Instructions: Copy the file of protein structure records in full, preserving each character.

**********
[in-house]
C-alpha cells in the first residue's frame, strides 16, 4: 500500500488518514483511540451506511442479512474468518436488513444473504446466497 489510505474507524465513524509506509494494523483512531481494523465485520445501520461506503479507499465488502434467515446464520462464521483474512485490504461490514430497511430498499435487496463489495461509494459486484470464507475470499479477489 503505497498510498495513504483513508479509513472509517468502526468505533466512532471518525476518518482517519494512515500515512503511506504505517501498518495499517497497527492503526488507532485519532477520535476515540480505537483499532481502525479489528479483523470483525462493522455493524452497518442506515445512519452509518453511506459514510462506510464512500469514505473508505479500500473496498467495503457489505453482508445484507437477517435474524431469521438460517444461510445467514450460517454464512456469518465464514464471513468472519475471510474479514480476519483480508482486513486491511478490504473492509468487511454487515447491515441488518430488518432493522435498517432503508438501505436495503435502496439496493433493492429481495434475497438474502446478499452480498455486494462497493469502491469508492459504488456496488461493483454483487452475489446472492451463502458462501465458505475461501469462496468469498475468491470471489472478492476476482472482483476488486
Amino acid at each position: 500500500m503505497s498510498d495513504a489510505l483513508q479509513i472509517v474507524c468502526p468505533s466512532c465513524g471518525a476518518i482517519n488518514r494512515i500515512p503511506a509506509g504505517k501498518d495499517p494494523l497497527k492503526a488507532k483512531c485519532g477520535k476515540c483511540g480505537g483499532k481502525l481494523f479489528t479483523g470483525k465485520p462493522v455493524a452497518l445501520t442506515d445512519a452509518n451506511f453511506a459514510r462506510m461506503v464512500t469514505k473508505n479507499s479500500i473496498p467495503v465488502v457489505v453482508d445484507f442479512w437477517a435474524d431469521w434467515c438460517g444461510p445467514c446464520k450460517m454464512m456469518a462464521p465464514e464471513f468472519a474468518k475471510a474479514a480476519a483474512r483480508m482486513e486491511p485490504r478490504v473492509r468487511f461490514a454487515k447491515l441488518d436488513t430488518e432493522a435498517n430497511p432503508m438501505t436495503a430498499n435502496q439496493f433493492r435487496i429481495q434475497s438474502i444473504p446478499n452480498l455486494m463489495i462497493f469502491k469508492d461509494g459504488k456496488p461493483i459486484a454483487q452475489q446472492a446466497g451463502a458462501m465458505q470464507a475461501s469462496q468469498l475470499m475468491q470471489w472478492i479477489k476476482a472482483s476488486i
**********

[in-house]
C-alpha cells in the first residue's frame, strides 16, 4: 500500500488518514483511540451506511442479512474468518436488513444473504446466497 489510505474507524465513524509506509494494523483512531481494523465485520445501520461506503479507499465488502434467515446464520462464521483474512485490504461490514430497511430498499435487496463489495461509494459486484470464507475470499479477489 503505497498510498495513504483513508479509513472509517468502526468505533466512532471518525476518518482517519494512515500515512503511506504505517501498518495499517497497527492503526488507532485519532477520535476515540480505537483499532481502525479489528479483523470483525462493522455493524452497518442506515445512519452509518453511506459514510462506510464512500469514505473508505479500500473496498467495503457489505453482508445484507437477517435474524431469521438460517444461510445467514450460517454464512456469518465464514464471513468472519475471510474479514480476519483480508482486513486491511478490504473492509468487511454487515447491515441488518430488518432493522435498517432503508438501505436495503435502496439496493433493492429481495434475497438474502446478499452480498455486494462497493469502491469508492459504488456496488461493483454483487452475489446472492451463502458462501465458505475461501469462496468469498475468491470471489472478492476476482472482483476488486
Amino acid at each position: 500500500m503505497s498510498d495513504a489510505l483513508q479509513i472509517v474507524c468502526p468505533s466512532c465513524g471518525a476518518i482517519n488518514r494512515i500515512p503511506a509506509g504505517k501498518d495499517p494494523l497497527k492503526a488507532k483512531c485519532g477520535k476515540c483511540g480505537g483499532k481502525l481494523f479489528t479483523g470483525k465485520p462493522v455493524a452497518l445501520t442506515d445512519a452509518n451506511f453511506a459514510r462506510m461506503v464512500t469514505k473508505n479507499s479500500i473496498p467495503v465488502v457489505v453482508d445484507f442479512w437477517a435474524d431469521w434467515c438460517g444461510p445467514c446464520k450460517m454464512m456469518a462464521p465464514e464471513f468472519a474468518k475471510a474479514a480476519a483474512r483480508m482486513e486491511p485490504r478490504v473492509r468487511f461490514a454487515k447491515l441488518d436488513t430488518e432493522a435498517n430497511p432503508m438501505t436495503a430498499n435502496q439496493f433493492r435487496i429481495q434475497s438474502i444473504p446478499n452480498l455486494m463489495i462497493f469502491k469508492d461509494g459504488k456496488p461493483i459486484a454483487q452475489q446472492a446466497g451463502a458462501m465458505q470464507a475461501s469462496q468469498l475470499m475468491q470471489w472478492i479477489k476476482a472482483s476488486i